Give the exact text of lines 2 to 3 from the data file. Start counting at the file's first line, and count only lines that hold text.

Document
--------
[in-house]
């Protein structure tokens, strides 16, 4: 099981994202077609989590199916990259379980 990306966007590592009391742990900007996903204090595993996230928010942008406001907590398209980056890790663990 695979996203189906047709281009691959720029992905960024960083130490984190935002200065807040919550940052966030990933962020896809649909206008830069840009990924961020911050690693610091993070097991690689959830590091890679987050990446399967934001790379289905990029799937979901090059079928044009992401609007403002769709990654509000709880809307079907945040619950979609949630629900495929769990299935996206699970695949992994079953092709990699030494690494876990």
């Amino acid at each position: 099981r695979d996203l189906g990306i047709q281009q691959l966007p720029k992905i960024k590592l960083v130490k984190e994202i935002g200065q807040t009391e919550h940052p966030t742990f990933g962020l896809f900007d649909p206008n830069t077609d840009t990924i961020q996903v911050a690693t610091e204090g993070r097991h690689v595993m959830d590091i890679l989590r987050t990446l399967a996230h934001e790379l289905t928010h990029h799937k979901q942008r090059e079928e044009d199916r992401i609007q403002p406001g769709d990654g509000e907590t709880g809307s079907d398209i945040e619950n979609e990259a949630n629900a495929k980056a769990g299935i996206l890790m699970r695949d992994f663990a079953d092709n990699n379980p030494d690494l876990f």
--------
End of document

């Protein structure tokens, strides 16, 4: 099981994202077609989590199916990259379980 990306966007590592009391742990900007996903204090595993996230928010942008406001907590398209980056890790663990 695979996203189906047709281009691959720029992905960024960083130490984190935002200065807040919550940052966030990933962020896809649909206008830069840009990924961020911050690693610091993070097991690689959830590091890679987050990446399967934001790379289905990029799937979901090059079928044009992401609007403002769709990654509000709880809307079907945040619950979609949630629900495929769990299935996206699970695949992994079953092709990699030494690494876990």
């Amino acid at each position: 099981r695979d996203l189906g990306i047709q281009q691959l966007p720029k992905i960024k590592l960083v130490k984190e994202i935002g200065q807040t009391e919550h940052p966030t742990f990933g962020l896809f900007d649909p206008n830069t077609d840009t990924i961020q996903v911050a690693t610091e204090g993070r097991h690689v595993m959830d590091i890679l989590r987050t990446l399967a996230h934001e790379l289905t928010h990029h799937k979901q942008r090059e079928e044009d199916r992401i609007q403002p406001g769709d990654g509000e907590t709880g809307s079907d398209i945040e619950n979609e990259a949630n629900a495929k980056a769990g299935i996206l890790m699970r695949d992994f663990a079953d092709n990699n379980p030494d690494l876990f």